After agreeing a deal for Arsenal’s Robin van Persie yesterday, Manchester United manager Sir Alex Ferguson made the grand statement of comparing his new look strike force to the 1999 treble-winning group.
“In 1999 I had Dwight Yorke, Andy Cole, Teddy Sheringham and Ole Gunnar Solskjaer, the four best strikers in Europe,” he said yesterday.
“We are going towards that now with Javier Hernandez, Wayne Rooney, Robin, Danny Welbeck and Shinji Kagawa.”
That is quite a statement. Other than making us think he may have put a bit of unnecessary pressure on himself, Ferguson’s comments got GMF wondering if he was actually correct.
It is difficult to compare players from different eras, but GMF is going to do it anyway; so, which is the better striker force – 2012 or 1999?
Trophies can’t be used as a comparison tool, because the new breed have only just been assembled, but there are still plenty of other aspects through which to do so.
Most obvious is goal threat and both sets of players have considerable numbers to back up a claim of superiority.
The treble winners scored a total of 76 goals between them in the 1998-99 season; Dwight Yorke, in his first season at Old Trafford, scored 29 times, Andy Cole scored 24, Ole Gunnar Solskjaer got 18 and Teddy Sheringham chipped in with five of his own.
Though they haven’t played together yet the new breed have a formidable goal record from the last few seasons; Van Persie was last season’s Premier League Golden Boot winner with 30 goals, and 38 in all, while Wayne Rooney was second in the Golden Boot race, scoring 27 of his 34 goals in the league.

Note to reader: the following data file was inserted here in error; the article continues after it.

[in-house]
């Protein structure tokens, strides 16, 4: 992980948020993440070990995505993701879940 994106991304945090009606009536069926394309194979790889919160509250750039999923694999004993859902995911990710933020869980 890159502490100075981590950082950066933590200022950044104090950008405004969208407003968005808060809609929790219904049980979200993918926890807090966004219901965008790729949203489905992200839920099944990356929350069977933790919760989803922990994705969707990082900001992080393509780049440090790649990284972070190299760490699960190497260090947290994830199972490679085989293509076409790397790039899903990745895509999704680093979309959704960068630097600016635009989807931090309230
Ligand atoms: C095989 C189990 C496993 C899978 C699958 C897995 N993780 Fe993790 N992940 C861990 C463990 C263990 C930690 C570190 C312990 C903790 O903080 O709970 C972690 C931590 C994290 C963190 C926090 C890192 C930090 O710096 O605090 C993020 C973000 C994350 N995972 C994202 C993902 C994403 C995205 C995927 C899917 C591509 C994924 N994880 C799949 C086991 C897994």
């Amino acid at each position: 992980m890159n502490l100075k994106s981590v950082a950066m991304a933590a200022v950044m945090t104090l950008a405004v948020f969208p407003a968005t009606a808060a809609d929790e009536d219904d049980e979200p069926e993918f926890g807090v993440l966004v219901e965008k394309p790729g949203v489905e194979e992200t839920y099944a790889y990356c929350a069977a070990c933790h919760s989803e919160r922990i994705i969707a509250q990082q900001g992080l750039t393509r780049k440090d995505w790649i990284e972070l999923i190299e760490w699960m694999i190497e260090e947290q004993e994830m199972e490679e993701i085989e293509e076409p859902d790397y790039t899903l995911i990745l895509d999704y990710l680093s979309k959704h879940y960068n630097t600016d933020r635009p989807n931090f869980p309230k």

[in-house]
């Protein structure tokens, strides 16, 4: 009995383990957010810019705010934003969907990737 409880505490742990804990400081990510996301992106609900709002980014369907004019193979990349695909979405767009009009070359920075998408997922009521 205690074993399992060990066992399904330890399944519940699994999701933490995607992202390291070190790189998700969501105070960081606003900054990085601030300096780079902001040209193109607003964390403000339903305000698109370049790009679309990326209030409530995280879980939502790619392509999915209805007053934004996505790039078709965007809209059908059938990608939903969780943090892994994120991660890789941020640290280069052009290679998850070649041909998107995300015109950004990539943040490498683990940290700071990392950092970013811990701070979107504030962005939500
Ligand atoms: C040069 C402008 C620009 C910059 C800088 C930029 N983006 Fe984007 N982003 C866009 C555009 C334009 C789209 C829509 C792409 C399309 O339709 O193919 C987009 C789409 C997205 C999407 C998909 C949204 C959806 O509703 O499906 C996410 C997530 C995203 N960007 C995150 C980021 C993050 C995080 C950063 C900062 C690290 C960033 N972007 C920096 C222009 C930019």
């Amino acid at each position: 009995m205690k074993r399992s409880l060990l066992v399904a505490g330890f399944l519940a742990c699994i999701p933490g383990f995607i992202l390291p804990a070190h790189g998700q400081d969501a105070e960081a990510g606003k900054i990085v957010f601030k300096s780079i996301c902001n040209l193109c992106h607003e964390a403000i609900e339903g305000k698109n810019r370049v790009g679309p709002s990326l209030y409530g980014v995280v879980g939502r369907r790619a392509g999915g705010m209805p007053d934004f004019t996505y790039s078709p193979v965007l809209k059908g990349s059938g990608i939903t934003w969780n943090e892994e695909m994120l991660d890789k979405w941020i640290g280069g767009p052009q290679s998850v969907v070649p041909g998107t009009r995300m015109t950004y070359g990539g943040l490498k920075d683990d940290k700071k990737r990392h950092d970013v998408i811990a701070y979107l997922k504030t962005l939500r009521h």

Mexican striker Hernandez was not quite so prolific with 12 strikes in all, but he struggled with injury for much of the season and could not repeat the understanding he built with Rooney in his first season under Ferguson.
Young English striker Danny Welbeck wasn’t exactly prolific with 13 in all, but, as with Hernandez, his movement and hard work made a lot of the space that Rooney exploited so score so often.
Hernandez gained a bit of a reputation as a super sub by scoring when coming on, but he can’t really be compared to Solskjaer, who made a career out of coming off the bench and exploiting the weaknesses of a tired defence.
Cole and Yorke were similar strikers in the way they went about their games, which can also be said for Van Persie and Rooney – they both have the potential to swap positions as Cole and Yorke did, causing problems for defences.
He may not have score many goals that season, but Sheringham was all you could want from a “second” striker; his movement around the edge of the area was smart, the timing of his runs was clinical, his special awareness was impeccable and his eye for a team-mate in space was decisive.
Rooney and Van Persie both have the ability to spot a runner into the area, but probably not to the level of Sheringham, nor do any of the current front line posses his or Yorke’s heading prowess.
It is plainly obvious who United’s current best two are at the moment, so Welbeck and ‘Chicharito’ will be expected to start as understudies to them, but the same cannot be said for the treble-winners.
Yorke and Cole were prolific, but Sheringham was seen as classic foil for either and Solskjaer was constantly pushing for a place with his cameos – all this points to a better unit.
Van Persie and Rooney are probably the two exceptional players from the eight, but they are so dominant in their quartet it makes the unit as a whole suffer.
It remains to be seen whether Ferguson’s newest charges can emulate their great predecessors, but it is certainly going to be entertaining to find out
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